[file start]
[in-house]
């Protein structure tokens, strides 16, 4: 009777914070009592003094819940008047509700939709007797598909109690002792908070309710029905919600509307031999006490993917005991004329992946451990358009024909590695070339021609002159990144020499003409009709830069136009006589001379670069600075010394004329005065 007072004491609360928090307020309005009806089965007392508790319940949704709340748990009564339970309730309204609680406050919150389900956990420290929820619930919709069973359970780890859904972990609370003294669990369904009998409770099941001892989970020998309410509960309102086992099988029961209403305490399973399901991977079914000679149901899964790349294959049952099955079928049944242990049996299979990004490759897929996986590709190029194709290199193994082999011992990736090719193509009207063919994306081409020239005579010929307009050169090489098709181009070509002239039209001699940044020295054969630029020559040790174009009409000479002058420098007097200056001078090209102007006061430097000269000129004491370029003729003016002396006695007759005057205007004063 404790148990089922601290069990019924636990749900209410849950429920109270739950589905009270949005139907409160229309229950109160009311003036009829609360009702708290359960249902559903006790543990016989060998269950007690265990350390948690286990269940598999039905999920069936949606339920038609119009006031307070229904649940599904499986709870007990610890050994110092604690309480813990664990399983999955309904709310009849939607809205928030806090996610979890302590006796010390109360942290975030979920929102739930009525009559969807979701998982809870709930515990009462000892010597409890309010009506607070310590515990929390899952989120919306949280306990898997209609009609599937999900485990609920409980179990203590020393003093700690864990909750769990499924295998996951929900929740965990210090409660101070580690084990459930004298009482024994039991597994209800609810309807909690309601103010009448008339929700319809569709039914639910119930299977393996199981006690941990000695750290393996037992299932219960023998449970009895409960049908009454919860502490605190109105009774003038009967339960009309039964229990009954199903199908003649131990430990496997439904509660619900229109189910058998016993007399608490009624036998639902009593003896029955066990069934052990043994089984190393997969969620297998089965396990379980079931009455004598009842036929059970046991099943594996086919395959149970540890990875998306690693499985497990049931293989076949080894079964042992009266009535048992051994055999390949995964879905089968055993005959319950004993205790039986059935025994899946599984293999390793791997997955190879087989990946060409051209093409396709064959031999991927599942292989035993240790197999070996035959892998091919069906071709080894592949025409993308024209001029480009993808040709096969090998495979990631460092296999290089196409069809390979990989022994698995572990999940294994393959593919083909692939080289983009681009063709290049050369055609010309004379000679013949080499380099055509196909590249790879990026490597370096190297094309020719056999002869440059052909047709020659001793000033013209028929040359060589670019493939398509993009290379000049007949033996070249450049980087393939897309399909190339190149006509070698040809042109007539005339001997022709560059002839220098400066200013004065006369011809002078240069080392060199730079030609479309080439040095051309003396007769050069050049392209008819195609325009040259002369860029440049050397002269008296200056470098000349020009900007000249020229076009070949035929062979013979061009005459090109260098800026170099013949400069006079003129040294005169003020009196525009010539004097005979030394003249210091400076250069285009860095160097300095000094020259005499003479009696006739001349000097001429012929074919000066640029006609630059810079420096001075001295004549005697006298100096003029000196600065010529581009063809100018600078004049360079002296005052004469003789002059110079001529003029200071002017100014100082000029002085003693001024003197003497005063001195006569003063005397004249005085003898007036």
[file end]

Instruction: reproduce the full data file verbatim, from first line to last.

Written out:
[in-house]
């Protein structure tokens, strides 16, 4: 009777914070009592003094819940008047509700939709007797598909109690002792908070309710029905919600509307031999006490993917005991004329992946451990358009024909590695070339021609002159990144020499003409009709830069136009006589001379670069600075010394004329005065 007072004491609360928090307020309005009806089965007392508790319940949704709340748990009564339970309730309204609680406050919150389900956990420290929820619930919709069973359970780890859904972990609370003294669990369904009998409770099941001892989970020998309410509960309102086992099988029961209403305490399973399901991977079914000679149901899964790349294959049952099955079928049944242990049996299979990004490759897929996986590709190029194709290199193994082999011992990736090719193509009207063919994306081409020239005579010929307009050169090489098709181009070509002239039209001699940044020295054969630029020559040790174009009409000479002058420098007097200056001078090209102007006061430097000269000129004491370029003729003016002396006695007759005057205007004063 404790148990089922601290069990019924636990749900209410849950429920109270739950589905009270949005139907409160229309229950109160009311003036009829609360009702708290359960249902559903006790543990016989060998269950007690265990350390948690286990269940598999039905999920069936949606339920038609119009006031307070229904649940599904499986709870007990610890050994110092604690309480813990664990399983999955309904709310009849939607809205928030806090996610979890302590006796010390109360942290975030979920929102739930009525009559969807979701998982809870709930515990009462000892010597409890309010009506607070310590515990929390899952989120919306949280306990898997209609009609599937999900485990609920409980179990203590020393003093700690864990909750769990499924295998996951929900929740965990210090409660101070580690084990459930004298009482024994039991597994209800609810309807909690309601103010009448008339929700319809569709039914639910119930299977393996199981006690941990000695750290393996037992299932219960023998449970009895409960049908009454919860502490605190109105009774003038009967339960009309039964229990009954199903199908003649131990430990496997439904509660619900229109189910058998016993007399608490009624036998639902009593003896029955066990069934052990043994089984190393997969969620297998089965396990379980079931009455004598009842036929059970046991099943594996086919395959149970540890990875998306690693499985497990049931293989076949080894079964042992009266009535048992051994055999390949995964879905089968055993005959319950004993205790039986059935025994899946599984293999390793791997997955190879087989990946060409051209093409396709064959031999991927599942292989035993240790197999070996035959892998091919069906071709080894592949025409993308024209001029480009993808040709096969090998495979990631460092296999290089196409069809390979990989022994698995572990999940294994393959593919083909692939080289983009681009063709290049050369055609010309004379000679013949080499380099055509196909590249790879990026490597370096190297094309020719056999002869440059052909047709020659001793000033013209028929040359060589670019493939398509993009290379000049007949033996070249450049980087393939897309399909190339190149006509070698040809042109007539005339001997022709560059002839220098400066200013004065006369011809002078240069080392060199730079030609479309080439040095051309003396007769050069050049392209008819195609325009040259002369860029440049050397002269008296200056470098000349020009900007000249020229076009070949035929062979013979061009005459090109260098800026170099013949400069006079003129040294005169003020009196525009010539004097005979030394003249210091400076250069285009860095160097300095000094020259005499003479009696006739001349000097001429012929074919000066640029006609630059810079420096001075001295004549005697006298100096003029000196600065010529581009063809100018600078004049360079002296005052004469003789002059110079001529003029200071002017100014100082000029002085003693001024003197003497005063001195006569003063005397004249005085003898007036």